Trees and telephone poles were crushed like sticks within the grasp of what New York Mayor Michael Bloomberg called a storm of unprecedented proportions. Water rushed like a river down paths created by city streets. Land that was once occupied by some of the most visited vacation-spots in the nation was replaced by murky waterways of sewage.

Though it was no longer a hurricane, post-tropical superstorm Sandy punished the northeastern United States, leveling the Jersey Shore and killing more than a hundred people across 10 states. It whipped torrents of water over the streets of Atlantic City, pummeling the city’s fabled boardwalk, and set records in Lower Manhattan, where flooded substations caused a widespread power outage.

Despite all of the damage, however, very little wildlife was observed that perished within the destruction.

“Animals tend to flee,” said Dr. Alonso Aguirre, Executive Director of the Smithsonian-Mason School of Conservation, via an email interview. “They escape into the forest, deeper water or higher skies when they sense a natural disaster is coming.”

Little experimental data is available to determine if animals have a sixth sense to predict and prevent being injured during an unusual weather event. Many people, however, have anecdotes about animals being able to sense impeding changes in weather.

Researchers have tagged sharks before hurricanes that were observed fleeing to deeper waters before the storm arrived. Hannia Smith, Aguirre’s wife, observed grey squirrels prior to a storm that were piling up small branches to build a shelter just before heavy rain was expected.

Some animals, like elephants and birds, may be sensitive to the low frequency sound that waves emit during hurricanes or tsunamis. Before the 2004 tsunami in Thailand, elephants fled to the top of mountains and saved a number of lives. Birds may detect the slight changes in barometric and water pressure that signal a storm approaching.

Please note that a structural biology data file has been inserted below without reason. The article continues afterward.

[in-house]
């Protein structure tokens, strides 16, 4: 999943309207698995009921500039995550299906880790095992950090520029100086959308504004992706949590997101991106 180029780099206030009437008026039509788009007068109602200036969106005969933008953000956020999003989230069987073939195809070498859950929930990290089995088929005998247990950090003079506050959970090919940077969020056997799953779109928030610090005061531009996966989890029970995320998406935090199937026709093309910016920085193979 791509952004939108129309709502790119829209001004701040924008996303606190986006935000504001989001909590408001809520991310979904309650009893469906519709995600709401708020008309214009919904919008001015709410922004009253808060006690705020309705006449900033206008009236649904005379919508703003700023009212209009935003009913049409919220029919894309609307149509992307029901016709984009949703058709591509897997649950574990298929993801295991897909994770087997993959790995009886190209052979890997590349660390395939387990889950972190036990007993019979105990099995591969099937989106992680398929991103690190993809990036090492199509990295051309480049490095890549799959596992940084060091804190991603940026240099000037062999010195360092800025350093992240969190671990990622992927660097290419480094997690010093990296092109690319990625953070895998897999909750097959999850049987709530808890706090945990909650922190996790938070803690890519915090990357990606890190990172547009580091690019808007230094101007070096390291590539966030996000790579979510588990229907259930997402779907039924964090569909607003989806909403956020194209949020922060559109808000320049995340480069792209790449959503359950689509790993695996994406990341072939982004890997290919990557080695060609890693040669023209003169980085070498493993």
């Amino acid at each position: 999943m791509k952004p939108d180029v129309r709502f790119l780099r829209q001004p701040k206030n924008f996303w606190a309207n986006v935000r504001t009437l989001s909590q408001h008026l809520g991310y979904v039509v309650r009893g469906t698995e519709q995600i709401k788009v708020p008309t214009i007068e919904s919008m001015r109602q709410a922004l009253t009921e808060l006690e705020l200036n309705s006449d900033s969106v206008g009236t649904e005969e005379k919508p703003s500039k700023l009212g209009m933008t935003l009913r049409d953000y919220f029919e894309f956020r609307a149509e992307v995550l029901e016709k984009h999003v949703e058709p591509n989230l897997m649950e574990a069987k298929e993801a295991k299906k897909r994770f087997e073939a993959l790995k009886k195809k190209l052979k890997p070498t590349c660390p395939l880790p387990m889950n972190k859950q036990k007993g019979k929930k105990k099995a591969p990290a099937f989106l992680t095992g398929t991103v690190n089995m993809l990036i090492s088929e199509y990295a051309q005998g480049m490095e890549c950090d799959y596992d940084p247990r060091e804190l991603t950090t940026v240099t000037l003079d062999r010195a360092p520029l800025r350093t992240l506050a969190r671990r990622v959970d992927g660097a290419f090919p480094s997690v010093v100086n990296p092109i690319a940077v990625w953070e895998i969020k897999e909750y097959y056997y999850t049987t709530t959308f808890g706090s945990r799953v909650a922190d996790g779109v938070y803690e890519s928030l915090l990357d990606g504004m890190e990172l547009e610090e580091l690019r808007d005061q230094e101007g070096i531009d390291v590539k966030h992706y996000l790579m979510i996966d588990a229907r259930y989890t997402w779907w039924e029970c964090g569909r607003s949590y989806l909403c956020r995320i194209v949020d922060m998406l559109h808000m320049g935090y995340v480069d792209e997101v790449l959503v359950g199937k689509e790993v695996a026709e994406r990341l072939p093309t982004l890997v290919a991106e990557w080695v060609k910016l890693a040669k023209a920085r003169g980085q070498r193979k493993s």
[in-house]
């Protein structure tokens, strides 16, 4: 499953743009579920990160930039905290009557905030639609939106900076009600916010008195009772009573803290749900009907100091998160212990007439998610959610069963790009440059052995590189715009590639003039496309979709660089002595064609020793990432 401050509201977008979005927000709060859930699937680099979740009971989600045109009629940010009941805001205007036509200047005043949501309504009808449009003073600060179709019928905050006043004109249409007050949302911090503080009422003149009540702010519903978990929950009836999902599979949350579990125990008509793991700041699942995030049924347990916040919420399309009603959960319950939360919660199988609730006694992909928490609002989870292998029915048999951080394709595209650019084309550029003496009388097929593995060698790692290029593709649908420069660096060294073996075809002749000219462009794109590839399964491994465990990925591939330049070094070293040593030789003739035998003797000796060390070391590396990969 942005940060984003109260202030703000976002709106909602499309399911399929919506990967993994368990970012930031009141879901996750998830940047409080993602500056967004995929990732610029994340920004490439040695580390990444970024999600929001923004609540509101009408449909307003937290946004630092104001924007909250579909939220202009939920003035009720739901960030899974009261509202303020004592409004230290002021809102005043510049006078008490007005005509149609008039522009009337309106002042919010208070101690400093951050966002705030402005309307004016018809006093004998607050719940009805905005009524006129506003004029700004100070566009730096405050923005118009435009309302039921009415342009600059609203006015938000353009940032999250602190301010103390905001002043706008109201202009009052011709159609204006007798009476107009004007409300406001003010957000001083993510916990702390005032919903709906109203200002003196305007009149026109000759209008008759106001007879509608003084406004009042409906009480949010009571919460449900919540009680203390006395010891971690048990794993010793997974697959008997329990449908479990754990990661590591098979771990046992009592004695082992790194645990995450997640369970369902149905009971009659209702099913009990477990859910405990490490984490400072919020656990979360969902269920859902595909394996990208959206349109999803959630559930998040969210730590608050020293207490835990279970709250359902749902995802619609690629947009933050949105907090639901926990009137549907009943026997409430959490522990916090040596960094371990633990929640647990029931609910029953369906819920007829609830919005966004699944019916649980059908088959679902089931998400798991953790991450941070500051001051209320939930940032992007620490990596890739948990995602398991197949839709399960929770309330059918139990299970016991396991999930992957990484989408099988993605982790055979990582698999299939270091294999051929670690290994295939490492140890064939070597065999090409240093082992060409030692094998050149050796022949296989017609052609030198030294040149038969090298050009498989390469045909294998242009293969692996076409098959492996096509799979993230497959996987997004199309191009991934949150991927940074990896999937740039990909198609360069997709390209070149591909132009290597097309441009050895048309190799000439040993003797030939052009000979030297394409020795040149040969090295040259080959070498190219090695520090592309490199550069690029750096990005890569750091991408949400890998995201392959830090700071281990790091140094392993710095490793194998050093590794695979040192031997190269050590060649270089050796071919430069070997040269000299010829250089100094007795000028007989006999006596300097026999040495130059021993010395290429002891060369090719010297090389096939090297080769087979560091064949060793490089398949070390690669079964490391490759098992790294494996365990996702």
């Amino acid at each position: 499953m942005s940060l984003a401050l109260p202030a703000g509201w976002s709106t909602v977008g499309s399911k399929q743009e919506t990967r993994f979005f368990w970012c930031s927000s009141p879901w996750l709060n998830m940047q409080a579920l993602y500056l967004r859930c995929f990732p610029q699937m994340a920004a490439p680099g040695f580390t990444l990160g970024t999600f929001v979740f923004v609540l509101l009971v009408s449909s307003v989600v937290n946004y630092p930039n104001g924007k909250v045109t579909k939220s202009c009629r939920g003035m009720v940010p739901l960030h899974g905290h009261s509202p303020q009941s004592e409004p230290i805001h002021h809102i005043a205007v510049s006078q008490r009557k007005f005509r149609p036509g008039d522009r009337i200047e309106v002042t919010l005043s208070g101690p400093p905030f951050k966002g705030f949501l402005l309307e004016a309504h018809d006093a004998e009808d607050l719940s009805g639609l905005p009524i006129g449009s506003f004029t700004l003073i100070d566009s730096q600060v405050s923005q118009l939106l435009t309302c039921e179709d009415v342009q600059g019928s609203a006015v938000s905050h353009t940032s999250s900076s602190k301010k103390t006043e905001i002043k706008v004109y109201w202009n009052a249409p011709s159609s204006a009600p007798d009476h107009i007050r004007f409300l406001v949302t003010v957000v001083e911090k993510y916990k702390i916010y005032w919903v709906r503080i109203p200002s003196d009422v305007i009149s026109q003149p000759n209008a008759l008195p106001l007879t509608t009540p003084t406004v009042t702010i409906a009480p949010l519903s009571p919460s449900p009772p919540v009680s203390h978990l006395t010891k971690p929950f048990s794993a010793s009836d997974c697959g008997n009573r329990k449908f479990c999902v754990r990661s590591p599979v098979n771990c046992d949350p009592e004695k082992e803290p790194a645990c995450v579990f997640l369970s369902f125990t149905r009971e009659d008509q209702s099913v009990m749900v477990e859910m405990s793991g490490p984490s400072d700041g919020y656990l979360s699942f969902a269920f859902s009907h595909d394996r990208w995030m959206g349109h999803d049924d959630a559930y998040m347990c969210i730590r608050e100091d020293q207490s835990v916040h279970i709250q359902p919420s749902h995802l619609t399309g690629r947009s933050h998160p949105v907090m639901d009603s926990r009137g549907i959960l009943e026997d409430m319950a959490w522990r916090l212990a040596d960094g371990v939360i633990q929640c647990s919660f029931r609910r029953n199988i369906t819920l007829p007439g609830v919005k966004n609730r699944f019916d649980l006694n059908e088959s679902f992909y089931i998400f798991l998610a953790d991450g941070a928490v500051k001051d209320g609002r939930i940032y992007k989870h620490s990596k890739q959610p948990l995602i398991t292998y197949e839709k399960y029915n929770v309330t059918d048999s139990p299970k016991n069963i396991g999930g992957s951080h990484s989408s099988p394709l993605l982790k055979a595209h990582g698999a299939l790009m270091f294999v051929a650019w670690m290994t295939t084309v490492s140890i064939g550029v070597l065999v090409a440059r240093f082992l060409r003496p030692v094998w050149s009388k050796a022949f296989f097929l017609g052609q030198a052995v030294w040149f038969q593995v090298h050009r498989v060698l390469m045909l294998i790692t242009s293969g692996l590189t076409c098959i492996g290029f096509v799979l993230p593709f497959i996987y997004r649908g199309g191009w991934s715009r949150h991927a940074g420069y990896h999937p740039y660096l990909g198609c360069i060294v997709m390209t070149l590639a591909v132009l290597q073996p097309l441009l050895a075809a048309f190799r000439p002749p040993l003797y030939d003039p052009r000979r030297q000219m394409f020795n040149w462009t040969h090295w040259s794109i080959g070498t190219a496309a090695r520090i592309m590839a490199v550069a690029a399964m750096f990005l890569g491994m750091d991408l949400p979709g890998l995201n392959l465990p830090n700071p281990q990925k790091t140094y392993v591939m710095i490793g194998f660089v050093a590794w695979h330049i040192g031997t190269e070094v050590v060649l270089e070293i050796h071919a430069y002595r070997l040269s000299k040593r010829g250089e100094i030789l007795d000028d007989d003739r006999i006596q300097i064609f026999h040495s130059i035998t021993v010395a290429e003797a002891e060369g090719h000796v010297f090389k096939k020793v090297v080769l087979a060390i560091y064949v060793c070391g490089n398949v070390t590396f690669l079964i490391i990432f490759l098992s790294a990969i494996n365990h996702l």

Seismologists in Guanxi Province, China believe that snakes may be the most sensitive to subtle vibrations that precede an earthquake, predicting the disaster about 120 hours prior to the major event. Before an earthquake, snakes have been seen acting erratic, repeatedly throwing themselves against the walls of their enclosures.

Like elephants, birds and snakes, most animals are widely believed to have a sixth sense that protects them from natural disasters.

“The reason the animals are fleeing the storm, the sound, air or water pressure may not be proven,” Aguirre said. “Animals may just be reacting to the sound of an approaching storm or earthquake. However, it is a fact that some animals can sense an approaching natural disaster.”

During the catastrophic Thailand tsunami, a disaster that killed more than 230,000 people, only one animal, a cow, was found dead – not including the fish that had washed out of the ocean. Although natural disasters oftentimes claim masses of human lives, it is extremely rare that wildlife deaths are observed.

Perhaps due to their highly-evolved senses, animals have developed an ability to cope with a harsh environment. A peregrine falcon can dive in a flight of more than 160 miles per hour, eagles and other birds of prey can see four or five times better than humans and dogs can smell up to 10,000 times better than humans. Animals, in most cases, are better prepared for the unknown in a world full of harsh climates.

“I think any animal is better equipped than humans to avoid a natural disaster,” Aguirre said. “Humans are at a big disadvantage to avoid disasters. [We have] so much to learn from the animal kingdom.”

While the survival rate in wildlife is astounding, the story is much different for our companion pets. During Hurricane Katrina in 2005, more than 600,000 companion animals were killed, displaced or trapped in homes and left to drown or starve. In times of disaster, those who skip town using various forms of public transportation oftentimes leave their pets behind.

Though it may be impossible, and potentially unnecessary, to devote resources to saving wild animals from such storms, Aguirre urges pet owners to save pets and captive animals in cases of natural disasters.

“Free ranging wildlife, most of the time, take care of themselves,” Aguirre said. “The best medicine is not control, but prevention. We are contributing to a changing climate to a deteriorating environment. Better habits by every human may improve the health of all sharing this planet.”